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  • Writer's pictureJosh Soule

Ragged Island by Darcy Scott

Written by Josh Soule for Reader's Favorite

“I once told Tiffany that if she were a tree she’d be a sequoia, emblem of tenacity and perseverance in First Nation culture.”

Darcy Scott’s Ragged Island tells the story of botanist Dr. Hodges, known as Hodge to most, through a compelling mystery of murder and deception. Strange events, such as finding a severed finger on his keyboard, seem to be only the latest of tactics from Tiffany – a terrifying woman from his past who has since been receiving mental health care at Hodge’s expense. When Hodge is confronted with the reality that Tiffany, and all that she represents, is keeping him from finding love and happiness, he opts to put a stop to her psychotic tyranny by returning to Matinicus—the island where it all it all began. This journey reunites Hodge with many people from his past, including the family of the murderous Tiffany, and rekindles a rage in several locals for the murders and lies which occurred years ago. Hodge finds a companion in Cash, another colorful character from the past who doesn’t see eye-to-eye with Hodge, and the two work together when another murder on the island seems to point to Tiffany. Seemingly motivated by reclaiming her long-lost child, Tiffany seems to be unstoppable. As the story unfolds; more lies, murder, and deceit are uncovered.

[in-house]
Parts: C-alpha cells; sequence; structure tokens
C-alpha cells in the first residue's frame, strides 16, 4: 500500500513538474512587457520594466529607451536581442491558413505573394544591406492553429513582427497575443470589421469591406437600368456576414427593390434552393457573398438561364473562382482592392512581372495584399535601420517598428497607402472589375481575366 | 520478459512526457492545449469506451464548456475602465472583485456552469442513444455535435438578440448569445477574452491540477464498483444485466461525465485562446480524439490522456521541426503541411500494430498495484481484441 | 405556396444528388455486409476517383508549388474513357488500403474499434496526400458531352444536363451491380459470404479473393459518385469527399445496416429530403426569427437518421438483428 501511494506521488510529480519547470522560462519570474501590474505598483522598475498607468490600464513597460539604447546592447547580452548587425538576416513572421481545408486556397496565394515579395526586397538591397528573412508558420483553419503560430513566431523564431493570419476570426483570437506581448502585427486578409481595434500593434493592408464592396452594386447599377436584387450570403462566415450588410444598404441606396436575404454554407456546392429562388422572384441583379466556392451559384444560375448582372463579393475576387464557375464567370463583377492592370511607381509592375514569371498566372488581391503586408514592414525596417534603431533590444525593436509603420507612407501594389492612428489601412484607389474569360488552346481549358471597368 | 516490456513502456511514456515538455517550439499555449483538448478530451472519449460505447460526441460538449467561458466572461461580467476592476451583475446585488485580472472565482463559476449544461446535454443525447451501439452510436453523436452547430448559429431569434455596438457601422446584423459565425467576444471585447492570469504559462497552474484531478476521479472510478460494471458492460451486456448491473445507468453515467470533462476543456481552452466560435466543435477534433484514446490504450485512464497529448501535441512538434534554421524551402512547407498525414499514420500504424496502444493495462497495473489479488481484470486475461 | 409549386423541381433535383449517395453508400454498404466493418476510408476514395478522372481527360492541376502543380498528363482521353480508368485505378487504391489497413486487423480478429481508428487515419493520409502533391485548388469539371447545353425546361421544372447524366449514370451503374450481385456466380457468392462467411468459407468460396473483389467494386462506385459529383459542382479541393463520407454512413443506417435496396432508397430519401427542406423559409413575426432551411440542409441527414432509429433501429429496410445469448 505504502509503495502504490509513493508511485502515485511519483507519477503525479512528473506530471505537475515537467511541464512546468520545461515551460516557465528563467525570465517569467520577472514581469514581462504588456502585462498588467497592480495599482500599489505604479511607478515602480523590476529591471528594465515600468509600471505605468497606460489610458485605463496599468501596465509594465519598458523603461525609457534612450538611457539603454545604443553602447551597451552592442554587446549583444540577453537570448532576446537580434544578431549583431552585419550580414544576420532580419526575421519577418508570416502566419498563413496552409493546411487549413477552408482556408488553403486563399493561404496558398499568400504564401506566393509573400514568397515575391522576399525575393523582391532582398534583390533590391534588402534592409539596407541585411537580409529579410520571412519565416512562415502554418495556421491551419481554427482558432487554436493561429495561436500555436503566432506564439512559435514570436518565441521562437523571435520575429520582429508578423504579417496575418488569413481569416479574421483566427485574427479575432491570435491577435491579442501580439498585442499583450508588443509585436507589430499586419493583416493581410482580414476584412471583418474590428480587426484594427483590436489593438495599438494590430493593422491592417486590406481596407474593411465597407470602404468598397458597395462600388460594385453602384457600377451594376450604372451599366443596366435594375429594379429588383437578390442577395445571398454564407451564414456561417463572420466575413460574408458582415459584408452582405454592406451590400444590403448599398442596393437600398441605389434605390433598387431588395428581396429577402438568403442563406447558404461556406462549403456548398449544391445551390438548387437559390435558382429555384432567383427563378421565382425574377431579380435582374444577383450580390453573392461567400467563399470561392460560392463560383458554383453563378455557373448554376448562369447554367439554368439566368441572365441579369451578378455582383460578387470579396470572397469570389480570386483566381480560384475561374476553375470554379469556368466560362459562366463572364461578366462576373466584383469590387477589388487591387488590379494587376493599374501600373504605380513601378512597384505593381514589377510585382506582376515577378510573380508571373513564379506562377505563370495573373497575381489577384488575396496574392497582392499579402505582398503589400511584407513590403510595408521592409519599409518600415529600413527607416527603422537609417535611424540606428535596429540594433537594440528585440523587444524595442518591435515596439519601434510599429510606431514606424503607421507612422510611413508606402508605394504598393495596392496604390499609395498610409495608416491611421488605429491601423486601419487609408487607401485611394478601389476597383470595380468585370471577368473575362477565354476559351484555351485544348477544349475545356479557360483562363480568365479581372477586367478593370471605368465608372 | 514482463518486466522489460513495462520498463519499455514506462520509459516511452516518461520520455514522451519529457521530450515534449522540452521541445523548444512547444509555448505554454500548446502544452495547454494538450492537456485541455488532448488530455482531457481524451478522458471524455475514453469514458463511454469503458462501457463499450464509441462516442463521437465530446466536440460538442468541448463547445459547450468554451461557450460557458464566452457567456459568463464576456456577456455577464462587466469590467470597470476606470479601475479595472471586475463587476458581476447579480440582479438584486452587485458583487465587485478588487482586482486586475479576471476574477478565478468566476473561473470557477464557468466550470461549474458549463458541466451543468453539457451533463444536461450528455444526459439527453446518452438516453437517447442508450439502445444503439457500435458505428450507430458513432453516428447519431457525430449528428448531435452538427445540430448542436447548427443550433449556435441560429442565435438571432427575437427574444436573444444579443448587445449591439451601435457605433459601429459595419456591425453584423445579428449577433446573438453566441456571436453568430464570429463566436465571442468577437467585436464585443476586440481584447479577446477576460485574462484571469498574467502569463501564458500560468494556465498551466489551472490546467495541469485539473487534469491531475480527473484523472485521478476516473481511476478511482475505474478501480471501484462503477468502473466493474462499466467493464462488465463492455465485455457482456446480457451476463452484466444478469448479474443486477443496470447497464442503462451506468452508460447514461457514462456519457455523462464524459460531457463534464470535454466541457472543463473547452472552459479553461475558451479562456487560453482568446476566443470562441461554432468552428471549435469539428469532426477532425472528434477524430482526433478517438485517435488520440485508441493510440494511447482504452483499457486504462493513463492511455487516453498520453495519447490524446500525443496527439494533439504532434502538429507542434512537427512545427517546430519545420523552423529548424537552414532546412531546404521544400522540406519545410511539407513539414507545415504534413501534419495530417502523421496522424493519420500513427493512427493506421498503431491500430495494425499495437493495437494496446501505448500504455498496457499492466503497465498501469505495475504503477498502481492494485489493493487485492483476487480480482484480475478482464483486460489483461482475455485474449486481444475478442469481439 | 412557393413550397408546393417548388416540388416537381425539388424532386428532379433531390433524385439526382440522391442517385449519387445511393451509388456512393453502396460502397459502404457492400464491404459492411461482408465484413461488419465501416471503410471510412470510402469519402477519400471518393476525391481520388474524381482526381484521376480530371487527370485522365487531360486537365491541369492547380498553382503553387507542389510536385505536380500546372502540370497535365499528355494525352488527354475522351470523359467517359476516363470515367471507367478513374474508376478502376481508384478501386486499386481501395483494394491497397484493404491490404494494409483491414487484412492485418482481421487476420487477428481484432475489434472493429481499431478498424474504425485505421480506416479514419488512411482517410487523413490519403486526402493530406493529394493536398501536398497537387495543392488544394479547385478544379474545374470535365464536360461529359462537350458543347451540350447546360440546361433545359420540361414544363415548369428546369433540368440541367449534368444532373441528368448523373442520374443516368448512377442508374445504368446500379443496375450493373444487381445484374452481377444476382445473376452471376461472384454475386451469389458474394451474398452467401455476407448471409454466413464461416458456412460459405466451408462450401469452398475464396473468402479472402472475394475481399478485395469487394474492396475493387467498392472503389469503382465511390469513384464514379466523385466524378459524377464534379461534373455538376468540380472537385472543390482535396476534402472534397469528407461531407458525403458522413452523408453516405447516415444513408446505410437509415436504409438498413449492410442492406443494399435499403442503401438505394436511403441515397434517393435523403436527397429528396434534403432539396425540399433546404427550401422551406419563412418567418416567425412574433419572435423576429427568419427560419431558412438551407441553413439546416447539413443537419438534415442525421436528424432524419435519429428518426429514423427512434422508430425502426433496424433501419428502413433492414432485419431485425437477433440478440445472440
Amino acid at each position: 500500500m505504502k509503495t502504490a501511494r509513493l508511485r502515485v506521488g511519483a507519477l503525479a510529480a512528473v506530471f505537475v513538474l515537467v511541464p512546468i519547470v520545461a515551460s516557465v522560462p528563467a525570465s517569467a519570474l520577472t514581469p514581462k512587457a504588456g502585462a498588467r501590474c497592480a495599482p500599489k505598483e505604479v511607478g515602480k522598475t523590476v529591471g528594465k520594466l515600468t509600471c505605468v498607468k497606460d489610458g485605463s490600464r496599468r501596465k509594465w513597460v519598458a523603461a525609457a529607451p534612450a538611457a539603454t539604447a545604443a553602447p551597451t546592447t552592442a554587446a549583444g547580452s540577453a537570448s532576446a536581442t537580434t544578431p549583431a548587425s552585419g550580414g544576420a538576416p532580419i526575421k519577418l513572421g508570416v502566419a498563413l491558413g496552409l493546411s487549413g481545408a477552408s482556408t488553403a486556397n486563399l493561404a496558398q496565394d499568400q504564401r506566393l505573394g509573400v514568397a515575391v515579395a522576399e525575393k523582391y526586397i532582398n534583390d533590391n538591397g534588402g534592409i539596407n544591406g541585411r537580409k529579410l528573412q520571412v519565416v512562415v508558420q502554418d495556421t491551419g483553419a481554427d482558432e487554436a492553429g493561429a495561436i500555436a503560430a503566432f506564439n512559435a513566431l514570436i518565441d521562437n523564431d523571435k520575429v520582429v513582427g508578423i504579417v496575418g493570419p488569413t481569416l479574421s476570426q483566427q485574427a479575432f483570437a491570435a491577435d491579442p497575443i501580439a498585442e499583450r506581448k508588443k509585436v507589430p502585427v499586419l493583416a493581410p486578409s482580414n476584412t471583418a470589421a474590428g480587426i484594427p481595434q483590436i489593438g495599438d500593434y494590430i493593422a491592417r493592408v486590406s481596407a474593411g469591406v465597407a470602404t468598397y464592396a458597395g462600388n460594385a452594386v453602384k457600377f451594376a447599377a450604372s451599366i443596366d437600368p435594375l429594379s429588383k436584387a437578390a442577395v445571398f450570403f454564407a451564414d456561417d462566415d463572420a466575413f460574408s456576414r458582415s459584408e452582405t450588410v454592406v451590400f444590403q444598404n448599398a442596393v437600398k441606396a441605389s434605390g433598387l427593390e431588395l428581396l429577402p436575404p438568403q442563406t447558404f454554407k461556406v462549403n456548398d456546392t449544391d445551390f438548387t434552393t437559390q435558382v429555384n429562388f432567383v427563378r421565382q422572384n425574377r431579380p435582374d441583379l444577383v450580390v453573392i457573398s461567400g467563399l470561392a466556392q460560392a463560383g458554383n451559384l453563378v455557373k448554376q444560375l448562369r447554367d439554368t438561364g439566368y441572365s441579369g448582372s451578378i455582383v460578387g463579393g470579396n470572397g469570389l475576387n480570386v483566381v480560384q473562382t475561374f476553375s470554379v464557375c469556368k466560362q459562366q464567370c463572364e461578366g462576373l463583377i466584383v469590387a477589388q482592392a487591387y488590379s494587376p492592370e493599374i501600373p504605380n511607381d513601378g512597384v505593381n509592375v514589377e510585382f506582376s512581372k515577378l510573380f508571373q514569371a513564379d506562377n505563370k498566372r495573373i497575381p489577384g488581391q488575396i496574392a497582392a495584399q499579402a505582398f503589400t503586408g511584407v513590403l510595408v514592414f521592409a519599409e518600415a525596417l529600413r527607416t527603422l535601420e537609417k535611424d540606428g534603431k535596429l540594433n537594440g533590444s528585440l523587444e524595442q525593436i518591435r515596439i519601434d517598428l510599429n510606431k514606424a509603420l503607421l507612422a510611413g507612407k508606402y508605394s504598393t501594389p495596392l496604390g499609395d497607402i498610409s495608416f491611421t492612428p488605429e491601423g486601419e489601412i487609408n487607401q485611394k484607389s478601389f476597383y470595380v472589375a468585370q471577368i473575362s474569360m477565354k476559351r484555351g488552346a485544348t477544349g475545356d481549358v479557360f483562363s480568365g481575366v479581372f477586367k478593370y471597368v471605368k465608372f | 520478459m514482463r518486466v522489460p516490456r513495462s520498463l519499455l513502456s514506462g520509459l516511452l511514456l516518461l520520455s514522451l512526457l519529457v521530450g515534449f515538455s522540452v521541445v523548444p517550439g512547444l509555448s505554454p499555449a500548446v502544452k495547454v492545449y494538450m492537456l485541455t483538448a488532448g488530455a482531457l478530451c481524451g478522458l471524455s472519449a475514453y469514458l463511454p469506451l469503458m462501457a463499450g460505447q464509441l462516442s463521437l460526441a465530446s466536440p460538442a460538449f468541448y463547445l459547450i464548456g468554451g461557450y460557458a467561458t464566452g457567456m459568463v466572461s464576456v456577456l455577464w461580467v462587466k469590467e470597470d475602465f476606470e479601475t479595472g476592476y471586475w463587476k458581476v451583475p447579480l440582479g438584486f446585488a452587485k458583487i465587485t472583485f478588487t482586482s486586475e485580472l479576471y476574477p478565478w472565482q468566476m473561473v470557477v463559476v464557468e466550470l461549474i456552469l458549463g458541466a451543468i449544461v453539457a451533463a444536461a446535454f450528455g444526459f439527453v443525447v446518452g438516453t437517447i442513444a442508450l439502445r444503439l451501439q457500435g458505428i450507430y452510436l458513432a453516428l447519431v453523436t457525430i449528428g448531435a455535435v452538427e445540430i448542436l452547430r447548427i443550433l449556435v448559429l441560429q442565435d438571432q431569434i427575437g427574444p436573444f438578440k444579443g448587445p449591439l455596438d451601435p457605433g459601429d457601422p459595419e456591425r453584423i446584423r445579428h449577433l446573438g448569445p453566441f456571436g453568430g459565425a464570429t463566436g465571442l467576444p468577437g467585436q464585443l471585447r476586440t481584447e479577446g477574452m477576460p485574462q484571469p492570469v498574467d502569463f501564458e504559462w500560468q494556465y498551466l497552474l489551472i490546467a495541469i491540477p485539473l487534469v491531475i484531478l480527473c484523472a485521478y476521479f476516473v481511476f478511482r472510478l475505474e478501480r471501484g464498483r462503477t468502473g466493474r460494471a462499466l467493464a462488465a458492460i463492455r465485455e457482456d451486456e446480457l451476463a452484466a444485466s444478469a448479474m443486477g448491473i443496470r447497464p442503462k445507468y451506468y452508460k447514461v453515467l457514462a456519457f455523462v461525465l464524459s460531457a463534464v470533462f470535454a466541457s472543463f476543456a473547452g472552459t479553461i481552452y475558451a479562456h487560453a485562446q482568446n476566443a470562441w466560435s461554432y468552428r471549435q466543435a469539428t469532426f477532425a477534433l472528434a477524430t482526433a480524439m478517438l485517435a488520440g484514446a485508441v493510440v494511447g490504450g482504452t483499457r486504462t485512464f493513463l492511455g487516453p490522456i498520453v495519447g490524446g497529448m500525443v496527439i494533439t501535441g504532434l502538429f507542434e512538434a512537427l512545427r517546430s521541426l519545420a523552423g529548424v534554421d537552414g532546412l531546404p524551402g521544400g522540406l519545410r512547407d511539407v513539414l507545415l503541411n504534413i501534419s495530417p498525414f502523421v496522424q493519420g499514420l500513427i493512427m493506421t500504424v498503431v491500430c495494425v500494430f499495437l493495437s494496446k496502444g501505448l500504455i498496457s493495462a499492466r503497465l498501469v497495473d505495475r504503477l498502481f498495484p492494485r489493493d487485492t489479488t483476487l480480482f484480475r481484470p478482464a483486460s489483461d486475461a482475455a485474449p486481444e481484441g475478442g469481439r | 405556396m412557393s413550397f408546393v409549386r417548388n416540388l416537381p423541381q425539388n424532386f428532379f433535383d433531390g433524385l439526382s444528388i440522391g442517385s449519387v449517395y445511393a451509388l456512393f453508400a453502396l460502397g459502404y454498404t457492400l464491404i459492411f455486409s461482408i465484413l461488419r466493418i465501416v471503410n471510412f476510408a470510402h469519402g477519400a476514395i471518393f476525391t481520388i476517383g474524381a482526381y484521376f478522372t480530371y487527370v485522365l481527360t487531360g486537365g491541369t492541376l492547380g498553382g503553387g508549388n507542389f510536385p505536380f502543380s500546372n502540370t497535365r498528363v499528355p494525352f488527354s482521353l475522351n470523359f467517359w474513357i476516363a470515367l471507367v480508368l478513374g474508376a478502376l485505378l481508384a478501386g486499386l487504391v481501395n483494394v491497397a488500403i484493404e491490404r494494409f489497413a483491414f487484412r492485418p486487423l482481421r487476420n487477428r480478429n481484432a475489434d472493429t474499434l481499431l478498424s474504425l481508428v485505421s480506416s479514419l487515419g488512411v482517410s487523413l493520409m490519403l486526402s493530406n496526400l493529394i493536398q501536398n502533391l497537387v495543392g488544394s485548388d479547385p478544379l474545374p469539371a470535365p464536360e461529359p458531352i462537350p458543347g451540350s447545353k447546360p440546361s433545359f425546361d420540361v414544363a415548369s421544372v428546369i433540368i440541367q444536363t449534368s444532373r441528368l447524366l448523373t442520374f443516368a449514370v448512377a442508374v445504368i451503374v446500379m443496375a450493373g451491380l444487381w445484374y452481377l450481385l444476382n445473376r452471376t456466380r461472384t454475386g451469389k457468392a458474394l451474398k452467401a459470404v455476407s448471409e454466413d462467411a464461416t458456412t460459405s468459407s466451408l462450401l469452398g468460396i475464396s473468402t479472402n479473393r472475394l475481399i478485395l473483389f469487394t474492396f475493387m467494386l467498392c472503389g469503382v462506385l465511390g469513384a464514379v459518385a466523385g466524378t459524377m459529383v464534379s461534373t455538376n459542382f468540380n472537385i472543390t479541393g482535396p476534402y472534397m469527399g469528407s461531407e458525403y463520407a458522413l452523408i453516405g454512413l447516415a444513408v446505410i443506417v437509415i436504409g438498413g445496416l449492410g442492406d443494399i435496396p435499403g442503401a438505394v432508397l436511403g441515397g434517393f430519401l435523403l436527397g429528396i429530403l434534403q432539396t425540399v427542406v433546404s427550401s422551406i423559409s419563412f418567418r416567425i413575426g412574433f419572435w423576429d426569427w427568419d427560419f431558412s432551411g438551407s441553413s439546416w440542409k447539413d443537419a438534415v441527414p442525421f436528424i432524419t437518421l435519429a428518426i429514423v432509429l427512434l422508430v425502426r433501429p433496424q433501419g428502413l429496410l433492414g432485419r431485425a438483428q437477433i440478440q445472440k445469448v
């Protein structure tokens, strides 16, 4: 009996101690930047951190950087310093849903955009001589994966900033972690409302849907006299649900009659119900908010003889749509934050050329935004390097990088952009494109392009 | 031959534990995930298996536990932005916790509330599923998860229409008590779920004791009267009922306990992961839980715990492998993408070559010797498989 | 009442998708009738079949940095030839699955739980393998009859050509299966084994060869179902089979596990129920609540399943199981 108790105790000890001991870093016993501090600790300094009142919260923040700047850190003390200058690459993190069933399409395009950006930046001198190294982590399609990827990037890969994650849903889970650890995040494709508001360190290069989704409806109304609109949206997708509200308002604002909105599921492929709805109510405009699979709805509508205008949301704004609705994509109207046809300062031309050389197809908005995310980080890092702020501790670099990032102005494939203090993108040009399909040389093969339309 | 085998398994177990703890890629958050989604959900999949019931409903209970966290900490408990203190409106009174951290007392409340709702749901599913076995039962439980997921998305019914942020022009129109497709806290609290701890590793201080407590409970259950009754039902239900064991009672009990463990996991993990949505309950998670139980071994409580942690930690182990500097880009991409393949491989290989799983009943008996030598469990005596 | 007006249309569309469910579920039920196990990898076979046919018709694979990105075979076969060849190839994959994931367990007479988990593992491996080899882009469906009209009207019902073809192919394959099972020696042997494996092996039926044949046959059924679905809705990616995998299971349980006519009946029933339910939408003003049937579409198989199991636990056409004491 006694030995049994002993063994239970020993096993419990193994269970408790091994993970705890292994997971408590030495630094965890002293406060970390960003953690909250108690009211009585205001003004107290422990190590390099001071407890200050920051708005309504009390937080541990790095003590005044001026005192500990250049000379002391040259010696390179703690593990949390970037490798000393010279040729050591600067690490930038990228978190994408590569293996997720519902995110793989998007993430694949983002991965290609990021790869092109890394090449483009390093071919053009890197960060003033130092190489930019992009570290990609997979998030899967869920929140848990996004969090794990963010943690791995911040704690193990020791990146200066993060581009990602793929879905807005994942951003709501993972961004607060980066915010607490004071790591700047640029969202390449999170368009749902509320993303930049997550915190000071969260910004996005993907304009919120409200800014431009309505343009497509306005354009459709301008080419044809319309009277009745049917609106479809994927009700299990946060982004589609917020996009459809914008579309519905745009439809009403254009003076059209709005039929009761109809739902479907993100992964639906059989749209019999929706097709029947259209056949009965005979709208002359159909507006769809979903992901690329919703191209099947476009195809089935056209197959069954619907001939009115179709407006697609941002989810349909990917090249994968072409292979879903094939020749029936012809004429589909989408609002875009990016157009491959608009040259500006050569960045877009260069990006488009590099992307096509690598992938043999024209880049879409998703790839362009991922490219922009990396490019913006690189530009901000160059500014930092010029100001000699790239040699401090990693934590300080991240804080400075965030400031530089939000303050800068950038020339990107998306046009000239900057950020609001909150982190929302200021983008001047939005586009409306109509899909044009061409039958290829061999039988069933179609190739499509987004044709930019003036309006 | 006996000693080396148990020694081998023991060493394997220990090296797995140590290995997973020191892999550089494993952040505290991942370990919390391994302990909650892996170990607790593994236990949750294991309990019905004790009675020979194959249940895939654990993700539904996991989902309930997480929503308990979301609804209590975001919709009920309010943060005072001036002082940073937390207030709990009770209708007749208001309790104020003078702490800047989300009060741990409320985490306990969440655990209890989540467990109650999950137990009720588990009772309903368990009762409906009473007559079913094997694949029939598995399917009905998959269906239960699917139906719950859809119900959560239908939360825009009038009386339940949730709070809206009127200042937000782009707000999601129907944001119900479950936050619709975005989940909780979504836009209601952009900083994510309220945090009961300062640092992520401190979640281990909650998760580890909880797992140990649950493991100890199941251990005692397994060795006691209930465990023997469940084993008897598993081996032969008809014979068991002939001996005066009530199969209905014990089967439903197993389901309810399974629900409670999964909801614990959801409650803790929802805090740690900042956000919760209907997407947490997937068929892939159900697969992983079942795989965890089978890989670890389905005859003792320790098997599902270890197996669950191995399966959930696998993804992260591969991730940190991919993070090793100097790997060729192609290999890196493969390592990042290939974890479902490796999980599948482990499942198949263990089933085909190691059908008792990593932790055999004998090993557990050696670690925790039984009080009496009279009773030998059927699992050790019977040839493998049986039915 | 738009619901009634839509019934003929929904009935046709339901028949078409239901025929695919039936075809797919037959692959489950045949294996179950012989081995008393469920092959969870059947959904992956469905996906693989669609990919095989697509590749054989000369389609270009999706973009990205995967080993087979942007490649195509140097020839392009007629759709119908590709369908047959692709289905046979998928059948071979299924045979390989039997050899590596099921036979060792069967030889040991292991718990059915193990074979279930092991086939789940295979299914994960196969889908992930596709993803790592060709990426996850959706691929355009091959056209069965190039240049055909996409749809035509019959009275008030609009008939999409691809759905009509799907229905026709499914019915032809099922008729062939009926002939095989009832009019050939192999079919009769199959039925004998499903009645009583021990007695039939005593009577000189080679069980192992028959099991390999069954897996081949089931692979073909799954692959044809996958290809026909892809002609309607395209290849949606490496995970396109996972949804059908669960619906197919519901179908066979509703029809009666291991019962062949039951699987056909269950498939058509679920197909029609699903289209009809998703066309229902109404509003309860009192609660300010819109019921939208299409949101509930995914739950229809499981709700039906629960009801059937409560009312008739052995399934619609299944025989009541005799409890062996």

With incredibly vivid dialogue, and well-formed characters, I found Ragged Island to be a pleasure to read. Darcy Scott pulled me in with action and mystery and did not let go. Ragged island contained several twists and turns; when I felt as if I had things figured out, I was taken for another loop. I commend Darcy Scott for her remarkable dialogue, which truly brings the characters to life. Ragged Island is a very unique mystery, filled with emotion, action, and enigma. Hodge reminisces about a drinking game he used to play involving pairing girls with a tree to fit their personality, he compares Tiffany’s tenacity and perseverance to a sequoia and explains “She was both those things, as it turns out, only not in a good way.” This was a truly unique component that brought Hodge as a botanist to life, and symbolized the growth he had made while transitioning from a womanizer of sorts into the man he has become. I empathized with Hodge as the results of Tiffany wreaking havoc in his life became apparent and botched his efforts to find love with someone new, Julia. Ragged Island, which is the third book in the Island Mysteries Series, is a very good read—well done Darcy Scott!


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